Guelph-Wellington paramedics help monitor rural COVID patients to ease strain on system

·3 min read

GUELPH/WELLINGTON– Guelph/Wellington Paramedic Service is using remote patient monitoring to take the strain off the healthcare system at a critical time.

Chief Stephen Dewar said remote patient monitoring involves community paramedics examining patients who have either been discharged from hospital or flagged by a family physician.

Patients use various tools – such as weigh scales, blood pressure and oxygen saturation monitors – that are linked to a modem and results are reviewed by a community paramedic at least once a day.

Any issues based on these results can lead to necessary intervention whether that be contacting their doctor or the patient.

“Our goal is to try to prevent them from having emergencies in the first place,” Dewar said.

This program has been ongoing for a few years, but Dewar said the program has been expanded during the pandemic.

“The Local Health Integration Network (LHIN) offered us the opportunity to expand our program and to try to help people who are either mild or moderate symptoms of COVID but staying home,” Dewar said. “Just to make sure that they’re staying safe.”

GW paramedics have been assisting at Caressant Care Arthur retirement home which has been in a major COVID outbreak since mid-December.

Again, this is to keep people safe and to notify any nursing staff or others if someone begins to show worsening symptoms.

Dewar said this is a collaborative effort with staff at Caressant Care and they’re not looking to duplicate any services.

This reduces strain on hospitals and assures physicians their patients are resting at home but also allows people to know when they should seek medical help.

“That has been our findings a couple of times where people have deteriorated but they weren’t really sure at what point they should be reaching out for more help and we’re able to help them define that,” Dewar said.

This has made a large impact in Wellington County as Dewar said that’s where a majority of where remotely monitored patients are based.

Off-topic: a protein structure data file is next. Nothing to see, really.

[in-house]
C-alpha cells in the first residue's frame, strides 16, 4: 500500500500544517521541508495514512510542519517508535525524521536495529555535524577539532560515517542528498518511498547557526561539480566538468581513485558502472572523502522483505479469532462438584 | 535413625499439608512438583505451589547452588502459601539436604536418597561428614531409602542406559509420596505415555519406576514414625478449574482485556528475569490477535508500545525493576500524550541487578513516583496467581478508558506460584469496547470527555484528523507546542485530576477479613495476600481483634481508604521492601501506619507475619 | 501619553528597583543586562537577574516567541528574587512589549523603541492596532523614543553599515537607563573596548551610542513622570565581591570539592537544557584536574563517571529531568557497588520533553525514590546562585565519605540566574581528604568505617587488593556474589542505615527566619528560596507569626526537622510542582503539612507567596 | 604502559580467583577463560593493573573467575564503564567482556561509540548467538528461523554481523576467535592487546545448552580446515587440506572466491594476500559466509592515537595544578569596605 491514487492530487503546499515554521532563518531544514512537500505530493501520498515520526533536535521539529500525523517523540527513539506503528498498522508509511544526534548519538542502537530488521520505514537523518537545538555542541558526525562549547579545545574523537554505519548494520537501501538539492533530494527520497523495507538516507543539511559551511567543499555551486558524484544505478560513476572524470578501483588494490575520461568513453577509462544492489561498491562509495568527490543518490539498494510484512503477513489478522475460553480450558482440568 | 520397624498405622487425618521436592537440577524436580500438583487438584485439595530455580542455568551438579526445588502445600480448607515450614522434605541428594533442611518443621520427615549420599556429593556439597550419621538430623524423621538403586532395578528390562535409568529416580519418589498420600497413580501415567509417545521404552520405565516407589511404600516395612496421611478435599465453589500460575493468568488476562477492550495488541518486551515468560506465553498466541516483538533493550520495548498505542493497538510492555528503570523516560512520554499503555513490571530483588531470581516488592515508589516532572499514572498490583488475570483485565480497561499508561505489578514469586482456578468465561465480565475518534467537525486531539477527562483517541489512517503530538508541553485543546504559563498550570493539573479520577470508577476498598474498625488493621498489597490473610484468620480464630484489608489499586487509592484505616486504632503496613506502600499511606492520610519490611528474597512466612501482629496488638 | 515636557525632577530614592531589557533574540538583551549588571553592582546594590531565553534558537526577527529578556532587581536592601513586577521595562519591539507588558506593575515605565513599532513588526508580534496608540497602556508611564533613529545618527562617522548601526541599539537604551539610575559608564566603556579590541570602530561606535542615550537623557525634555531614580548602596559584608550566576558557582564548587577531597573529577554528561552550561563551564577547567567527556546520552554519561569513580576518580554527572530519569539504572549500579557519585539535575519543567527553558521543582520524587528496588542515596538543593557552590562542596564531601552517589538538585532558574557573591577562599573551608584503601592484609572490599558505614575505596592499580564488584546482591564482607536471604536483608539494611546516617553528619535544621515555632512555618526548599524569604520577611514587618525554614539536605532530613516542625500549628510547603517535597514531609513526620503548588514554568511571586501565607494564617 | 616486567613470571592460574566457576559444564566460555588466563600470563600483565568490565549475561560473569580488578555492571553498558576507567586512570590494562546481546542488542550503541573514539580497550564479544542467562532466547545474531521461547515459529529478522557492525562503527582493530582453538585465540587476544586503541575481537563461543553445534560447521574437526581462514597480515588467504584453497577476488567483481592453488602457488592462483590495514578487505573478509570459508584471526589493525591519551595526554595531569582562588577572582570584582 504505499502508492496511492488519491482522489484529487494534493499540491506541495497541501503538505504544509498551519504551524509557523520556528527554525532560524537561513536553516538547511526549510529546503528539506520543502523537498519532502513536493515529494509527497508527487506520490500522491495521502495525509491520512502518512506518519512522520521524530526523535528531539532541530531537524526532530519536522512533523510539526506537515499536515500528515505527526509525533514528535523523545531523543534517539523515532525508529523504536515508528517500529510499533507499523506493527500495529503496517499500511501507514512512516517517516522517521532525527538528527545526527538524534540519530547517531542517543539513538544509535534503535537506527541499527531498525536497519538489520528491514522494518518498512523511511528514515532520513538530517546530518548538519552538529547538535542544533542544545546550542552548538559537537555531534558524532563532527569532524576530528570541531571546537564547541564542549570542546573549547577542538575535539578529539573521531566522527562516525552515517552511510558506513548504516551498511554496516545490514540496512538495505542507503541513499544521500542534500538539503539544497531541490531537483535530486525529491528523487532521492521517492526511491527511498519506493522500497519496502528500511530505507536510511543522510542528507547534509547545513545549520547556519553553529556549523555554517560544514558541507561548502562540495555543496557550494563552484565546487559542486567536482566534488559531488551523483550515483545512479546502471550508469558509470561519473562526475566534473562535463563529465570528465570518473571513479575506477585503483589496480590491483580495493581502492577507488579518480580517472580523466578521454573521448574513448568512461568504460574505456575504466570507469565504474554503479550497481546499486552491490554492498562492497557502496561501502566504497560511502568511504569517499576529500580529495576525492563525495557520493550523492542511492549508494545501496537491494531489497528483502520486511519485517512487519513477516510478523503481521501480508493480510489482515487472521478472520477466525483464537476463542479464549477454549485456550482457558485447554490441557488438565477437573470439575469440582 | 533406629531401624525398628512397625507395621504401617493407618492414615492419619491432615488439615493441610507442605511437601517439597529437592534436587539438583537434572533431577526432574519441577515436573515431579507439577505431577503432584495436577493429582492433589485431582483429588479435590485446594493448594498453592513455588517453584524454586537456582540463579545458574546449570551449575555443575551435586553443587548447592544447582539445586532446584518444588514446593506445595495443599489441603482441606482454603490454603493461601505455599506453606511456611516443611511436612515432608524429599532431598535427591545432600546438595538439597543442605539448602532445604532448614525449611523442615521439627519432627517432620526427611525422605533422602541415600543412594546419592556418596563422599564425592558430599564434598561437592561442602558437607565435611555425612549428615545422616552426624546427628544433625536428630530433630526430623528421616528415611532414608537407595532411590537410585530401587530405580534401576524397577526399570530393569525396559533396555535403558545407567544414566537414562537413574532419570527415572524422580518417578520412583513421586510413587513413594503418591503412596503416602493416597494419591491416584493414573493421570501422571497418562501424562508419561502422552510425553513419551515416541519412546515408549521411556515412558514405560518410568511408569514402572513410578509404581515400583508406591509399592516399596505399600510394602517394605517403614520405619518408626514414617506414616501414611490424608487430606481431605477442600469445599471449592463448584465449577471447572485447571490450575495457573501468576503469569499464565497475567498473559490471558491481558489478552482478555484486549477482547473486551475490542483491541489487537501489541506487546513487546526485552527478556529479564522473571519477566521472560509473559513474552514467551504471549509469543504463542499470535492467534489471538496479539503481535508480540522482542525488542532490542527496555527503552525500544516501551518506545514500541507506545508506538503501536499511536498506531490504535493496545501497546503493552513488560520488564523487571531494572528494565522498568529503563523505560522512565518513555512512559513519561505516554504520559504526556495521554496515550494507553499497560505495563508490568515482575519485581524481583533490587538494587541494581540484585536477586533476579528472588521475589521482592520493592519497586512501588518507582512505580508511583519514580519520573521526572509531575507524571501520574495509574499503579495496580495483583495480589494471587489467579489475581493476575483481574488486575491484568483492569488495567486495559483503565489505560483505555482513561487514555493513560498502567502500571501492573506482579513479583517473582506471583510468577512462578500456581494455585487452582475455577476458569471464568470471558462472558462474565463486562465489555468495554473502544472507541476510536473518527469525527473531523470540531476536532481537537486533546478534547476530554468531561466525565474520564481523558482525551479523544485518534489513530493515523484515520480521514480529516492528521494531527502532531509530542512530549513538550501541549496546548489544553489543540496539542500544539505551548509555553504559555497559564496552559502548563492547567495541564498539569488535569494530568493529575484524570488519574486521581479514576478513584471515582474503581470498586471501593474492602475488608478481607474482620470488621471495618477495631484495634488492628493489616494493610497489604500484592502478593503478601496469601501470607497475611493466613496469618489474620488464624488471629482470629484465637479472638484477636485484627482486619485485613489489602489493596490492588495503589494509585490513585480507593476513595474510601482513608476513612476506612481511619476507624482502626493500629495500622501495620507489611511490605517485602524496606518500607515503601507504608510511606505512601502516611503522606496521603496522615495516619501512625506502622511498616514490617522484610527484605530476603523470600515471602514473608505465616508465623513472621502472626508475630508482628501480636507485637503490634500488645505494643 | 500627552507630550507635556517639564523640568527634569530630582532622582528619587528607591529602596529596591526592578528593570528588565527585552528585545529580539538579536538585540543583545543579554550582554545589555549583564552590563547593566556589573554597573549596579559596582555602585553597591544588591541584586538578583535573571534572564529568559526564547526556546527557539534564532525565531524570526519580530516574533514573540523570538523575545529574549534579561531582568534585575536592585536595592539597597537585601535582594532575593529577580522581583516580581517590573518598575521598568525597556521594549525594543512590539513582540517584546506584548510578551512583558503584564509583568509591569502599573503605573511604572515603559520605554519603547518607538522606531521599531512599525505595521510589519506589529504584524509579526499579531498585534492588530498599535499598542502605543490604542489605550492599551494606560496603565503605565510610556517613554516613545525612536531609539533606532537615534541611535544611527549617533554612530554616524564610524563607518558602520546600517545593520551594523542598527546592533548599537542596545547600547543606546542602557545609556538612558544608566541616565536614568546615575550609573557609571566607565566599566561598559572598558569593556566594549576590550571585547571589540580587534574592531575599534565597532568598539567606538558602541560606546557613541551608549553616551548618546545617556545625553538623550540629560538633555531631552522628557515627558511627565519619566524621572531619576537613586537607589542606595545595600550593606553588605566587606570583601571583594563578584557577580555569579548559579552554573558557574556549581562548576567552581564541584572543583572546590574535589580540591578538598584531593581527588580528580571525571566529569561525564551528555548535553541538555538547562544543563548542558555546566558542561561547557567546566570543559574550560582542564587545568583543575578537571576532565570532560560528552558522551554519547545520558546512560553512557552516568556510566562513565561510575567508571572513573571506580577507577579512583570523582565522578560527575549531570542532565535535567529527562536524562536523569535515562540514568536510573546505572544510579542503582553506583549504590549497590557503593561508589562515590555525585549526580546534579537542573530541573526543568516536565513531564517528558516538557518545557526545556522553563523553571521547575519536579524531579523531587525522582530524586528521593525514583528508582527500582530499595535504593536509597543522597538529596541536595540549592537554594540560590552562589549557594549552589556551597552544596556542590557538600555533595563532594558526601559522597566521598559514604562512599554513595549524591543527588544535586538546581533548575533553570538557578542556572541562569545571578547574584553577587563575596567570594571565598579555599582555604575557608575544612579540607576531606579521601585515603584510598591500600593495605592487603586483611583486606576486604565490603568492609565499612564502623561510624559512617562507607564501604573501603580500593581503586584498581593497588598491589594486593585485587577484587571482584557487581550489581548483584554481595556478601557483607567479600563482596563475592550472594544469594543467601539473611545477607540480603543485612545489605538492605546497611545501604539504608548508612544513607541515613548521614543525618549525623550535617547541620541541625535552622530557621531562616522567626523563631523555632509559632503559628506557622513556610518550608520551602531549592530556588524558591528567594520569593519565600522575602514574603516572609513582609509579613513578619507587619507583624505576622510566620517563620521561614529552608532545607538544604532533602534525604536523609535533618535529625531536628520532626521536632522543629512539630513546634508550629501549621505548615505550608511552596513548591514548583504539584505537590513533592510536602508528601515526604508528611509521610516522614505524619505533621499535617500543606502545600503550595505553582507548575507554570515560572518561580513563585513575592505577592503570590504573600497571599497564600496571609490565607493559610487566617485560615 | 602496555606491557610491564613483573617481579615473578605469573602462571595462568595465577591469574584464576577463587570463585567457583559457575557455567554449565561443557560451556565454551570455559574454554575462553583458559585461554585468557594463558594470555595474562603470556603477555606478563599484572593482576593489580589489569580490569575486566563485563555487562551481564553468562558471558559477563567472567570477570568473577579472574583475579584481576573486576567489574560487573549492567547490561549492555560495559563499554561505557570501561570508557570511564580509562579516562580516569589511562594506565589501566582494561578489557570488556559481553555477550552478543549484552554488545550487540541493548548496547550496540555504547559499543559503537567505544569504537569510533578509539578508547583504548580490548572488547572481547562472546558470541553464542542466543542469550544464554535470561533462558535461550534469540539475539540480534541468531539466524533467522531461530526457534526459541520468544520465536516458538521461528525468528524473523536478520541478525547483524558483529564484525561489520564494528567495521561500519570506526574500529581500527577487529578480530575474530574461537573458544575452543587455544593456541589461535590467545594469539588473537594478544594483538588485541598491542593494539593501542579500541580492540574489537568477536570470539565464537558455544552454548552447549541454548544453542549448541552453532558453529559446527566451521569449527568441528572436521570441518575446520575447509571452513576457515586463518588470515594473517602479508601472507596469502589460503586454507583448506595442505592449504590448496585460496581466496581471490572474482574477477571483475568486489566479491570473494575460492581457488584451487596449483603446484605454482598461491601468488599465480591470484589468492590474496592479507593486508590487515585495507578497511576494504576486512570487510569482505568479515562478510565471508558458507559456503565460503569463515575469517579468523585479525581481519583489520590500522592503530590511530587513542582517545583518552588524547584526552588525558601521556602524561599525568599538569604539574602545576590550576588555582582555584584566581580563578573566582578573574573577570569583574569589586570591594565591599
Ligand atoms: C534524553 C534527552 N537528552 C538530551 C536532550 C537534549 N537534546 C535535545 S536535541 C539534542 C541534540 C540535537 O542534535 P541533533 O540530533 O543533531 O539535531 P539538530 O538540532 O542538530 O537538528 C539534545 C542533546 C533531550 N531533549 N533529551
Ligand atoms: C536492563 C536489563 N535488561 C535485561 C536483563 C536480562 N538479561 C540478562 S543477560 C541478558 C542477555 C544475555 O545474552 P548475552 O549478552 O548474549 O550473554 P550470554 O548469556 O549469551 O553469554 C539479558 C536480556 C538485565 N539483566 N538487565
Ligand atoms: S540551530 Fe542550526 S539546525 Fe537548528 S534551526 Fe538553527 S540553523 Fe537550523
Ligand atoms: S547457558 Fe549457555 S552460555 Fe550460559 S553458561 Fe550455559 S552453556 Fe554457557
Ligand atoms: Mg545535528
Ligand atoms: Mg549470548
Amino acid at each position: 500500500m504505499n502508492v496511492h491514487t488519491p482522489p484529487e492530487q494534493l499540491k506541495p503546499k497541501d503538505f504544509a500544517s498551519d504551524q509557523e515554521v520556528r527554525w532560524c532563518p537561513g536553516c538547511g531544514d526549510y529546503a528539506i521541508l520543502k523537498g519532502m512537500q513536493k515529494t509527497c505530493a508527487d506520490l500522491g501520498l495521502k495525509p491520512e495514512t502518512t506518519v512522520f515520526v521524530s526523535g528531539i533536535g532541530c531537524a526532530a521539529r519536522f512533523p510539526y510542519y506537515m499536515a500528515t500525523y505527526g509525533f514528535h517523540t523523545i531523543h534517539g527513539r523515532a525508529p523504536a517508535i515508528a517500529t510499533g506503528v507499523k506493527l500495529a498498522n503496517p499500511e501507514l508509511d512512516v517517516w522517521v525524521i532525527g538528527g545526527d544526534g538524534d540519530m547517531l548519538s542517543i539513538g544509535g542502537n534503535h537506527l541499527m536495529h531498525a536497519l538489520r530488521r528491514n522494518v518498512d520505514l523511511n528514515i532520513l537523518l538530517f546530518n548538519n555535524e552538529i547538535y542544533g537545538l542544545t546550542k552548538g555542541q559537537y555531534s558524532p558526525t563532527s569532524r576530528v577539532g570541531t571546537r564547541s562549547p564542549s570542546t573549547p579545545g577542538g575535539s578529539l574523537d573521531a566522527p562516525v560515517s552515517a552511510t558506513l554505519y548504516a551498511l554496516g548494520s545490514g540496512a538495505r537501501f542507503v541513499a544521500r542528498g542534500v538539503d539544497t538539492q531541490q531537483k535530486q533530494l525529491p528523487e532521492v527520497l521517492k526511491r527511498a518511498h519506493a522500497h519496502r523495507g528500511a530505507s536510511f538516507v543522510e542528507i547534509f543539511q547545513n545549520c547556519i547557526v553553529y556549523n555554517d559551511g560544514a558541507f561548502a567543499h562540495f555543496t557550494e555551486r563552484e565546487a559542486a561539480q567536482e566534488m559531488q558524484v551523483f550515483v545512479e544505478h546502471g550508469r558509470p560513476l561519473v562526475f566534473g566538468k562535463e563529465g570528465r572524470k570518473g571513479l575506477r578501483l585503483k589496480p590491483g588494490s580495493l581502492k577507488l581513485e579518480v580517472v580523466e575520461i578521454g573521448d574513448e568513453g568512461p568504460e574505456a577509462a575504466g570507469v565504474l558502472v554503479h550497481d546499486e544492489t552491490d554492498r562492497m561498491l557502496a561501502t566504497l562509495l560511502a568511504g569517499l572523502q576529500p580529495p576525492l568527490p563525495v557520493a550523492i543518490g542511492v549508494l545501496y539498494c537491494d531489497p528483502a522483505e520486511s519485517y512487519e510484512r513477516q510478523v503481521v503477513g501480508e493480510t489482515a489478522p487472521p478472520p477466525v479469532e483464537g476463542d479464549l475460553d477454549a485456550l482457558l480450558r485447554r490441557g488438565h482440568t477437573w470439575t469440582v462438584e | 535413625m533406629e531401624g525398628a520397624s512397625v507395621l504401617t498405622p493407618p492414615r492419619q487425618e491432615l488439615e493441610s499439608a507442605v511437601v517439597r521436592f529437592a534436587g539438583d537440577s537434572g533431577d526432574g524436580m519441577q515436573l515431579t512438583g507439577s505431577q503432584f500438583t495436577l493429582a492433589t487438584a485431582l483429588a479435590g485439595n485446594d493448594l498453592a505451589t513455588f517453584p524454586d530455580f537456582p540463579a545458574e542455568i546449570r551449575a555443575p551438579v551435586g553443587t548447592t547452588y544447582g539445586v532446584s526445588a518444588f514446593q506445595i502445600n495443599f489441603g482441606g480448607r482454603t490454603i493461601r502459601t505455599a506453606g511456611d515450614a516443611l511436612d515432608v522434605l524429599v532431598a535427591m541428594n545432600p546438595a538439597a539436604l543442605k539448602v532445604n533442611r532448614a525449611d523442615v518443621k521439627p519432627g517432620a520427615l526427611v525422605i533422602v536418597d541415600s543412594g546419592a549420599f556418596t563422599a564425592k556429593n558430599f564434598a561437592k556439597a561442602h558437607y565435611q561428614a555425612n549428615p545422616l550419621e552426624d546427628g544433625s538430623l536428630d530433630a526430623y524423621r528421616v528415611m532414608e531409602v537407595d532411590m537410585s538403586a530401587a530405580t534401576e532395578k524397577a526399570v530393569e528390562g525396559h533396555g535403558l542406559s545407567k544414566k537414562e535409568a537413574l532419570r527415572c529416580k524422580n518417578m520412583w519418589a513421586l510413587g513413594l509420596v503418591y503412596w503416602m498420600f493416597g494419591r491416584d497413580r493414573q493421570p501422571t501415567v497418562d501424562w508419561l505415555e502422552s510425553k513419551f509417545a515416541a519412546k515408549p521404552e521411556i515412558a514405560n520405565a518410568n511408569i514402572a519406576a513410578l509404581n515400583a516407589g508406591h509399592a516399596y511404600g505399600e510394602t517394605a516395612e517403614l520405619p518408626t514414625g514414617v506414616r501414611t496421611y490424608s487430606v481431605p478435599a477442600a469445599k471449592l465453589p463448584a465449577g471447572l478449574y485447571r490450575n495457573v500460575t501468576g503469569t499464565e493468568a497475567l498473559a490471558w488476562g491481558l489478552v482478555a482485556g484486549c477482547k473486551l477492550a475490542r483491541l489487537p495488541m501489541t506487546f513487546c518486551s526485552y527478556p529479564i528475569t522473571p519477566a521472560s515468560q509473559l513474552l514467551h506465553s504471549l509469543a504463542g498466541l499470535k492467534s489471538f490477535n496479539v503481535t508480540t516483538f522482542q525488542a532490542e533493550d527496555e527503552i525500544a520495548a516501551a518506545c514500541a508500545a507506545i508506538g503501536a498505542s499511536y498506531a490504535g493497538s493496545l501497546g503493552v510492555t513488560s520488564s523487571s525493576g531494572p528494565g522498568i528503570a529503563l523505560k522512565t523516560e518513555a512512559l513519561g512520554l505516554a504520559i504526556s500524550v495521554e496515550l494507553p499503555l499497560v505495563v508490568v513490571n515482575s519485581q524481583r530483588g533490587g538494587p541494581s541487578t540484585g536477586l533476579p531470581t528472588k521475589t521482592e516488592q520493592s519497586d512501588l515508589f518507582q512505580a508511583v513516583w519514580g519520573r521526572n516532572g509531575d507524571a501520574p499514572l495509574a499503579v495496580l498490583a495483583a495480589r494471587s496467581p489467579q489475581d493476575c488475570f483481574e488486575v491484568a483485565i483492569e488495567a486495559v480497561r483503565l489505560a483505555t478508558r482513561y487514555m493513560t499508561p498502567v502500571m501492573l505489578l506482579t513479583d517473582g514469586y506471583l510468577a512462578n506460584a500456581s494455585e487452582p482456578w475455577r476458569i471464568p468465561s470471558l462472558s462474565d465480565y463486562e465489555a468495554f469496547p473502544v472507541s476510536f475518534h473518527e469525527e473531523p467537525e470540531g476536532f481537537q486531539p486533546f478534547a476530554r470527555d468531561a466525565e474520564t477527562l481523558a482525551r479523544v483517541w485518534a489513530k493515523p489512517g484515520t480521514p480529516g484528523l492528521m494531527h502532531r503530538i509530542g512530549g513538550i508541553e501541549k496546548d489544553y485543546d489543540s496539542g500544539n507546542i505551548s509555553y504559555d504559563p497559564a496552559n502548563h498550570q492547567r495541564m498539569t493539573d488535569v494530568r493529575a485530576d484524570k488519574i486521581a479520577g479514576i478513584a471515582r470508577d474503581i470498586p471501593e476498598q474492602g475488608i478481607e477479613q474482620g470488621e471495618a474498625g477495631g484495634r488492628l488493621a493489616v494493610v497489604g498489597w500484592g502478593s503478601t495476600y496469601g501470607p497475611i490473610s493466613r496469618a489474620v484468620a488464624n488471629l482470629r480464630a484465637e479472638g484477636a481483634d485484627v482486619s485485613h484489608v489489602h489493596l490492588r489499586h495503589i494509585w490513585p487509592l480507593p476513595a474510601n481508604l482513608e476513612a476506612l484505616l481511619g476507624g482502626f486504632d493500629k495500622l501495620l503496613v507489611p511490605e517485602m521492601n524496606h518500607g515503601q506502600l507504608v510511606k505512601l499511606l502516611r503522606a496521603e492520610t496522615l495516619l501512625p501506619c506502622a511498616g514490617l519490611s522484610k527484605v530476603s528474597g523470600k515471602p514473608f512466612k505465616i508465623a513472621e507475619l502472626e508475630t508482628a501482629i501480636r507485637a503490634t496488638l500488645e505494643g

“Given the rural nature, it’s a lot harder for some of the other organizations to reach those people,” Dewar said. “So remote patient monitoring works really well in Wellington County.”

A recent related pilot project has been completely based in the county.

Dewar explained the Ministry of Long-Term Care asked GW Paramedic Service to get involved in monitoring people who are on waiting lists for long-term care.

“That’s having one paramedic a day going out and visiting these people to make sure that they’re still okay and seeing what other resources they might need,” Dewar said, adding they can then follow-up with phone calls and other technology involved in remote monitoring.

He explained this takes pressure off health care providers and family as well who can take some of the burden of care off themselves.

“If you’re in there every day, if you’re a family member, you may not know if this deterioration is worthy of reporting or is this person just having a bad day,” Dewar said. “Our paramedics are able to be a little bit more objective about that.”

This pilot has been funded through to March 31 but they have applied to fund this in the future and are looking for a more permanent place to operate as it is temporarily at the Harriston Fire Hall.

Dewar is ultimately proud of how the team has stepped up during the pandemic beyond just responding to 911 calls.

“We feel like the paramedics have said ‘There’s a major emergency and we need to do everything we can,’” Dewar said. “They could just say ‘No we have enough to do’ but they’re stepping up, so I’m very proud of the team that I’m leading and the work that they’re doing.”

Keegan Kozolanka, Local Journalism Initiative Reporter,